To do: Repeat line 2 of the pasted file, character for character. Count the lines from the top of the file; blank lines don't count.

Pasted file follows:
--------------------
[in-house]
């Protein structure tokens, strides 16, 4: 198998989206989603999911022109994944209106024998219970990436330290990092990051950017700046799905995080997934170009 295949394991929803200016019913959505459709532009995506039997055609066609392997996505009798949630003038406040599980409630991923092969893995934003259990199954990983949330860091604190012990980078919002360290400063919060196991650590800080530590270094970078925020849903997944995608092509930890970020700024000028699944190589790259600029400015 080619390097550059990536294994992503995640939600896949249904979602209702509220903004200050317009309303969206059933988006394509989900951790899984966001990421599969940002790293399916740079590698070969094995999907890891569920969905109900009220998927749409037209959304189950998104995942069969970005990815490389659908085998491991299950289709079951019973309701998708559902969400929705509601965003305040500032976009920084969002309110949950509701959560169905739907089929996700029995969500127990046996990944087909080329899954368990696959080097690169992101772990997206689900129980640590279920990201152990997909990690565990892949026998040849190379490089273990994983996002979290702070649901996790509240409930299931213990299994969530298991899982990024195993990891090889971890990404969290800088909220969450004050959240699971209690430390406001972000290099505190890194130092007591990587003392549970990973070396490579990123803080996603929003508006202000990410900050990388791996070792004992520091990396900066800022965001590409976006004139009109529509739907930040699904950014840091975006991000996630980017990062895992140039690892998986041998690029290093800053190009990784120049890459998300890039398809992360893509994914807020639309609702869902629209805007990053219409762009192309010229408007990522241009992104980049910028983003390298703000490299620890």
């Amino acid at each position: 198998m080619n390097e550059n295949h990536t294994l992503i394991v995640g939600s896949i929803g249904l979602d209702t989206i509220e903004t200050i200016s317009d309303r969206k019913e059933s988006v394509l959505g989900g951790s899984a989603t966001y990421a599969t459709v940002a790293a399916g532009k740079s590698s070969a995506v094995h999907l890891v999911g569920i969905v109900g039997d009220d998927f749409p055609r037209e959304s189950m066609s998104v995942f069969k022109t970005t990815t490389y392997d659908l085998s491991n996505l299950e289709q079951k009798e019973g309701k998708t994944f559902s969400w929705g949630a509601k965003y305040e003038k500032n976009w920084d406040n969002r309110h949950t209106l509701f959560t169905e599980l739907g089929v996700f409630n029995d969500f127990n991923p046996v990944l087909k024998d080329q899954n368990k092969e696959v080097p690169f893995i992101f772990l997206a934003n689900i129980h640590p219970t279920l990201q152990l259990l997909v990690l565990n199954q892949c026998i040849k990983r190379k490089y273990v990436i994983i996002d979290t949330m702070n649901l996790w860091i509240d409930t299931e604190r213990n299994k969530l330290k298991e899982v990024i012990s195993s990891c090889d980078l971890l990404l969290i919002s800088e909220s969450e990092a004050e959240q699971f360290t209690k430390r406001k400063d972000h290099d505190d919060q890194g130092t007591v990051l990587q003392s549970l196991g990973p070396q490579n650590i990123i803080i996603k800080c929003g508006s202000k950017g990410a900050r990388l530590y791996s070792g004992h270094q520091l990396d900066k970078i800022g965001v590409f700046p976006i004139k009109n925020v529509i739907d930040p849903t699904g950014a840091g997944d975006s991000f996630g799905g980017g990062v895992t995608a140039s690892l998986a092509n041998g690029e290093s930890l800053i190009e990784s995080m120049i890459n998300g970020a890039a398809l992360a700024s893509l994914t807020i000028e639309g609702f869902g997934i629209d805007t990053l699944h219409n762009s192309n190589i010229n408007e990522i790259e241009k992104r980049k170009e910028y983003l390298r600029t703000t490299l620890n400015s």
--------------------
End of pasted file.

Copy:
């Protein structure tokens, strides 16, 4: 198998989206989603999911022109994944209106024998219970990436330290990092990051950017700046799905995080997934170009 295949394991929803200016019913959505459709532009995506039997055609066609392997996505009798949630003038406040599980409630991923092969893995934003259990199954990983949330860091604190012990980078919002360290400063919060196991650590800080530590270094970078925020849903997944995608092509930890970020700024000028699944190589790259600029400015 080619390097550059990536294994992503995640939600896949249904979602209702509220903004200050317009309303969206059933988006394509989900951790899984966001990421599969940002790293399916740079590698070969094995999907890891569920969905109900009220998927749409037209959304189950998104995942069969970005990815490389659908085998491991299950289709079951019973309701998708559902969400929705509601965003305040500032976009920084969002309110949950509701959560169905739907089929996700029995969500127990046996990944087909080329899954368990696959080097690169992101772990997206689900129980640590279920990201152990997909990690565990892949026998040849190379490089273990994983996002979290702070649901996790509240409930299931213990299994969530298991899982990024195993990891090889971890990404969290800088909220969450004050959240699971209690430390406001972000290099505190890194130092007591990587003392549970990973070396490579990123803080996603929003508006202000990410900050990388791996070792004992520091990396900066800022965001590409976006004139009109529509739907930040699904950014840091975006991000996630980017990062895992140039690892998986041998690029290093800053190009990784120049890459998300890039398809992360893509994914807020639309609702869902629209805007990053219409762009192309010229408007990522241009992104980049910028983003390298703000490299620890």